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Why the Karoo Is a “Must-Do” for Anyone Visiting South Africa

We are drawn to minimalist landscapes and here is why.

By: How Far From Home + Save to a List

We are HUGE fans of deserts. Desserts too, but I’ll save that for another post. Let’s talk about the dusty, red, perfect-for-a-minimalist-shot landscape that has left many adventurers gasping for air.

Although we haven’t (technically) seen many in the flesh…hmmm, as I recall now, only four come to mind – the Namib in Namibia, the Sonoran in Arizona, most recently the tropical desert in Ica, Peru, and the sacred semi-arid desert in our home country South Africa – the Tankwa Karoo (which this post is dedicated to).

I had never been to the Karoo before this trip. Stevo went back in 2014 as part of a photoshoot for one of his ad clients. They needed a space that had nothing surrounding it, and well, the Karoo is as close to solitude as you’ll get in South Africa. He’s often spoken about this part of the country with yearning – to show me, perhaps, what he’d experienced – but also to enjoy South Africa in a different light. Because now that I have been, I am entitled to say this: you really do experience a different South Africa when you’re out in the Karoo. It’s just sheer silence, where wild animals roam (at least those that can handle the heat), and the only thing you can really hear is wind; wind blowing dust and dirt in delicate spirals that appear to move like dancers. It’s quite tranquil.

With the exception of the annual Afrikaburn (what you could call SA’s own Burning Man festival) this part of the country doesn’t host many people normally. Just over 71,000 people are said to live in the Karoo, and when you consider the grand size of it, that’s nearly enough to have 5 people for every square kilometre…and trust me, you feel it.

We drove for 18km off the main road, just to get to our gorgeous self-catering desert cottage (um yes, that’s a pretty long driveway – we thought so too). Once we’d arrived, we were greeted by an array of farm animals (as Skoorsteenberg is in fact a working farm), the lovely co-owner, Nana, and her lively two dogs. What we could immediately sense, though, is that even though we were very much in the middle of nowhere, we would enjoy the comforts of home, and do so completely off the grid, as the cottages are proudly self-sustainable in every way (and even have hot water bottles, because cold desert nights).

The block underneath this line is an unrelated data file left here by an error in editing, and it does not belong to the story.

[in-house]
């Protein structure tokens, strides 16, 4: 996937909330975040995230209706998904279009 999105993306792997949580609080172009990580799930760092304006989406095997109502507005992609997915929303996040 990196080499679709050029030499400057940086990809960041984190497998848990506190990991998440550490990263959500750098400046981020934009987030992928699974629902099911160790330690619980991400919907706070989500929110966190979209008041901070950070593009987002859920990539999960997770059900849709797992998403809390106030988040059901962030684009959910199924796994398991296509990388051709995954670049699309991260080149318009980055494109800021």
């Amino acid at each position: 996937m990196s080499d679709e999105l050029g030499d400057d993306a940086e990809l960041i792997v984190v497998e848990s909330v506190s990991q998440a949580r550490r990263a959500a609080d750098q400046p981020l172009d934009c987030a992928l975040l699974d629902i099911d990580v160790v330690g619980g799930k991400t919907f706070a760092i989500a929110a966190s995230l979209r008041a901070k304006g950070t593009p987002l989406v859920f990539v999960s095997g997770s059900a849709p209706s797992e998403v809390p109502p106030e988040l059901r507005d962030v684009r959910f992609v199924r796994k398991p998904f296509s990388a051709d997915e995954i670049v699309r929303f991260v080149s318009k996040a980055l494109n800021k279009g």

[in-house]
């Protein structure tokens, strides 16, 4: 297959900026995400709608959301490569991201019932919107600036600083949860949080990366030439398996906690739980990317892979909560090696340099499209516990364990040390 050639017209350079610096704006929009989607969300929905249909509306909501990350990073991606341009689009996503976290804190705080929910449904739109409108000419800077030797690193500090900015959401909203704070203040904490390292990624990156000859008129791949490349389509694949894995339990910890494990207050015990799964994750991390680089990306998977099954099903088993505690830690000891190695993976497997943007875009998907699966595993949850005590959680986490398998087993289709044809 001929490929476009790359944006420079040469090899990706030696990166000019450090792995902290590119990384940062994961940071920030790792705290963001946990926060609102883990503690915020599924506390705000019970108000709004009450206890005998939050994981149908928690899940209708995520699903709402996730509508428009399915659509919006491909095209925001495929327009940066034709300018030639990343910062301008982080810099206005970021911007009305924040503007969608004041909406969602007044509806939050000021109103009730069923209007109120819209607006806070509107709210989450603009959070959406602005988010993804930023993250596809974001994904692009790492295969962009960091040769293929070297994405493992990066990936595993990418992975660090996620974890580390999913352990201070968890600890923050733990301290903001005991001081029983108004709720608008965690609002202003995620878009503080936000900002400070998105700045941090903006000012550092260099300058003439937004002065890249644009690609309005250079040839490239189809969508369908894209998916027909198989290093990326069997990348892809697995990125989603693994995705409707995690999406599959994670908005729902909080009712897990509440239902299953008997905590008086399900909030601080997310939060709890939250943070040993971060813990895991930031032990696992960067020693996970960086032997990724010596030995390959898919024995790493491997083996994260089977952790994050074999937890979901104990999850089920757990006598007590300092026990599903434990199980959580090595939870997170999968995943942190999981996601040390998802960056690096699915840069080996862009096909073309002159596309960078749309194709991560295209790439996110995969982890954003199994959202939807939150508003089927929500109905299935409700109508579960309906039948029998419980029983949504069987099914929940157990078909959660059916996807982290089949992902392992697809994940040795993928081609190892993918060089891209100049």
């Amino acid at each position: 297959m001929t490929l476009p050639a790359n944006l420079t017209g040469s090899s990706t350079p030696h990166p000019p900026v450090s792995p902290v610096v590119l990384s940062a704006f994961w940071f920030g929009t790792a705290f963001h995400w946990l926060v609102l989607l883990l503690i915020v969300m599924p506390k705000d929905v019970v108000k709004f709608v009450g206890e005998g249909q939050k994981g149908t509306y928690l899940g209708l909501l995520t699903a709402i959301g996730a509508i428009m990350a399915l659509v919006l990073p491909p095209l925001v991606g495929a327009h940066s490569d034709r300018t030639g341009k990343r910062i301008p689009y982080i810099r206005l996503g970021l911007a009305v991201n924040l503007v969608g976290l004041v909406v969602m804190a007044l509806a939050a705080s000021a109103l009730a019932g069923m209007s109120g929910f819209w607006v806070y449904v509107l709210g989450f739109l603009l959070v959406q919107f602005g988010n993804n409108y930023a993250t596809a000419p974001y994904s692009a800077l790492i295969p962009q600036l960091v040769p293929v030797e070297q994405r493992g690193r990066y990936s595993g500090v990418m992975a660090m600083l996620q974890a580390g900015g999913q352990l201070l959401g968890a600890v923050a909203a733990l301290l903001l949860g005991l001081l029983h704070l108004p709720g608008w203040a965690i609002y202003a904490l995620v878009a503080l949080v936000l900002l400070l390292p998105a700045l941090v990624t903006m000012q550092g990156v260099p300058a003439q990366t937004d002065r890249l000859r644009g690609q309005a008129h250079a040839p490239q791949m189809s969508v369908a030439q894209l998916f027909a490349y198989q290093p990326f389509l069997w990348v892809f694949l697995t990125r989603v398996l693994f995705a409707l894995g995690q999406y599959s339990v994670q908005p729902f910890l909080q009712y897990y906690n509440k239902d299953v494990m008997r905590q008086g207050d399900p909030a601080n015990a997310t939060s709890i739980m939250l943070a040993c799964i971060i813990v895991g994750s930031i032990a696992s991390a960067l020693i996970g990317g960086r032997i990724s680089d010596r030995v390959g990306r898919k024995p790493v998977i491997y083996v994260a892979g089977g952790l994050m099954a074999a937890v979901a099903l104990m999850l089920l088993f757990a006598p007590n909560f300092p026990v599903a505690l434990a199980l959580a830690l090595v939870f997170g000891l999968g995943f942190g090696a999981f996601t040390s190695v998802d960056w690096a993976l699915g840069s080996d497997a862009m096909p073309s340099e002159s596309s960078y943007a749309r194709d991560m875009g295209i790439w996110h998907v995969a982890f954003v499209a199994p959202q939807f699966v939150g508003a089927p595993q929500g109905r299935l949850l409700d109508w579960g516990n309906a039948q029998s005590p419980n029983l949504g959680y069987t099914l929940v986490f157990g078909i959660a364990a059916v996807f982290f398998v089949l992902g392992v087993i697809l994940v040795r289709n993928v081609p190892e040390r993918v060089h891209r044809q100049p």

Deciding to use our time here to unplug (those times in Sweden and Cambodia clearly left a lasting impression on us), we spent the mornings making delicious food, the days exploring the open plains, the sunsets enjoying drinks and braais (South African for ‘barbecue’), and the evenings with the Milky Way (which, as you can imagine, is 10,000 times more exquisite in the desert, away from the light pollution of big cities).

As you already know that we are fans of deserts, it won’t surprise you to hear that we would go back in a heartbeat.

Would we rather take a 4×4 next time, though (and not our little Daihatsu that we borrowed from Steve’s Mom)? Um, yes. Although we got there fine in the little car, we were forced to drive at an average of 30km/h (approx 18.6 miles per hour) to avoid damaging the little guy on the corrugated dirt roads.

Would we describe the experience as a “must-do” for anyone visiting South Africa? Another firm yes, as we believe that experiencing a country’s untouched natural environment is really the best (and only) way to judge its beauty.

We want to acknowledge and thank the past, present, and future generations of all Native Nations and Indigenous Peoples whose ancestral lands we travel, explore, and play on. Always practice Leave No Trace ethics on your adventures and follow local regulations. Please explore responsibly!

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